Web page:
Hilbert’s Program Then and Now
, 2005
"... Hilbert’s program is, in the first instance, a proposal and a research program in the philosophy and foundations of mathematics. It was formulated in the early 1920s by German mathematician David Hilbert (1862–1943), and was pursued by him and his collaborators at the University of Göttingen and els ..."
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Hilbert’s program is, in the first instance, a proposal and a research program in the philosophy and foundations of mathematics. It was formulated in the early 1920s by German mathematician David Hilbert (1862–1943), and was pursued by him and his collaborators at the University of Göttingen and elsewhere in the 1920s
Revisiting the Notion of Function
"... Functions play a central role in type theory, logic and computation. We describe how the notions of functionalisation (the way in which functions can be constructed) and instantiation (the process of applying a function to an argument) have been developed in the last century. We explain how both pro ..."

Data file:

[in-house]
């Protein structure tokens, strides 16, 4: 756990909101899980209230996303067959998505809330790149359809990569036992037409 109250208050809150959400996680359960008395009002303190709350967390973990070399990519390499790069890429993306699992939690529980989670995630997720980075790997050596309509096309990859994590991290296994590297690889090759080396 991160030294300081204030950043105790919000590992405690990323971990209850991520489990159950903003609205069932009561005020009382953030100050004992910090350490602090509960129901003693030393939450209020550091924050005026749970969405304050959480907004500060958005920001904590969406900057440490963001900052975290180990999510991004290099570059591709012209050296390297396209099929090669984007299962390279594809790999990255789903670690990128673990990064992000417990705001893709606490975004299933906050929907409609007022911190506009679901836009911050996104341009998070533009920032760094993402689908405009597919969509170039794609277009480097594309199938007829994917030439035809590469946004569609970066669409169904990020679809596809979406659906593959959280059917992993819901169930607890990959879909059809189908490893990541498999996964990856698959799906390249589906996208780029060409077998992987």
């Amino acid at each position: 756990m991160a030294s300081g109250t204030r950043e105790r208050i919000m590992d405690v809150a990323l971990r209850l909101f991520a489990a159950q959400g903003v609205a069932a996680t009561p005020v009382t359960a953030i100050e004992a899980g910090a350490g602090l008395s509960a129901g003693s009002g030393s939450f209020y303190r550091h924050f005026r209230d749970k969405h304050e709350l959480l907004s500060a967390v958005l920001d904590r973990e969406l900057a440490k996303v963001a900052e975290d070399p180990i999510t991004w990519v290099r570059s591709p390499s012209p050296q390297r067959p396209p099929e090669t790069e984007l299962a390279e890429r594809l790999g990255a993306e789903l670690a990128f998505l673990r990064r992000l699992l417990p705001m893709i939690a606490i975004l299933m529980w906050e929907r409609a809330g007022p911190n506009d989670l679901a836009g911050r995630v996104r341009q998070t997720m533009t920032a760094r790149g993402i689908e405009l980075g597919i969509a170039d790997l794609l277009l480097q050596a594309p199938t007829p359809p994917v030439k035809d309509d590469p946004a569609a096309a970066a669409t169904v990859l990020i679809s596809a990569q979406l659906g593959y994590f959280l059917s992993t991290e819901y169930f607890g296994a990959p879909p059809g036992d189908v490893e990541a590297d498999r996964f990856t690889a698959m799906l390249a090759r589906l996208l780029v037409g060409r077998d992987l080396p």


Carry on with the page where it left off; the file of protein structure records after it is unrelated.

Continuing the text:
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Cited by 7 (6 self)
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Functions play a central role in type theory, logic and computation. We describe how the notions of functionalisation (the way in which functions can be constructed) and instantiation (the process of applying a function to an argument) have been developed in the last century. We explain how both processes were implemented in Frege's Begriffschrift [17], Russell's Ramified Type Theory [42] and the lambdacalculus (originally introduced by Church [12, 13]) showing that the lambdacalculus misses a crucial aspect of functionalisation. We then pay attention to some special forms of function abstraction that do not exist in the lambdacalculus and we show that various logical constructs (e.g., let expressions and definitions and the use of parameters in mathematics), can be seen as forms of the missing part of functionalisation. Our study of the function concept leads...
Arguments for the Continuity Principle
, 2000
"... Contents 1 The continuity principle 1 2 A phenomenological consideration 8 2.1 An argument for G(raph)WCN . . . . . . . . . . . . . . . . . 8 2.2 Two arguments against WCN . . . . . . . . . . . . . . . . . . 13 3 Other arguments for continuity 15 3.1 Undecidability of equality of choice sequences ..."
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Cited by 5 (1 self)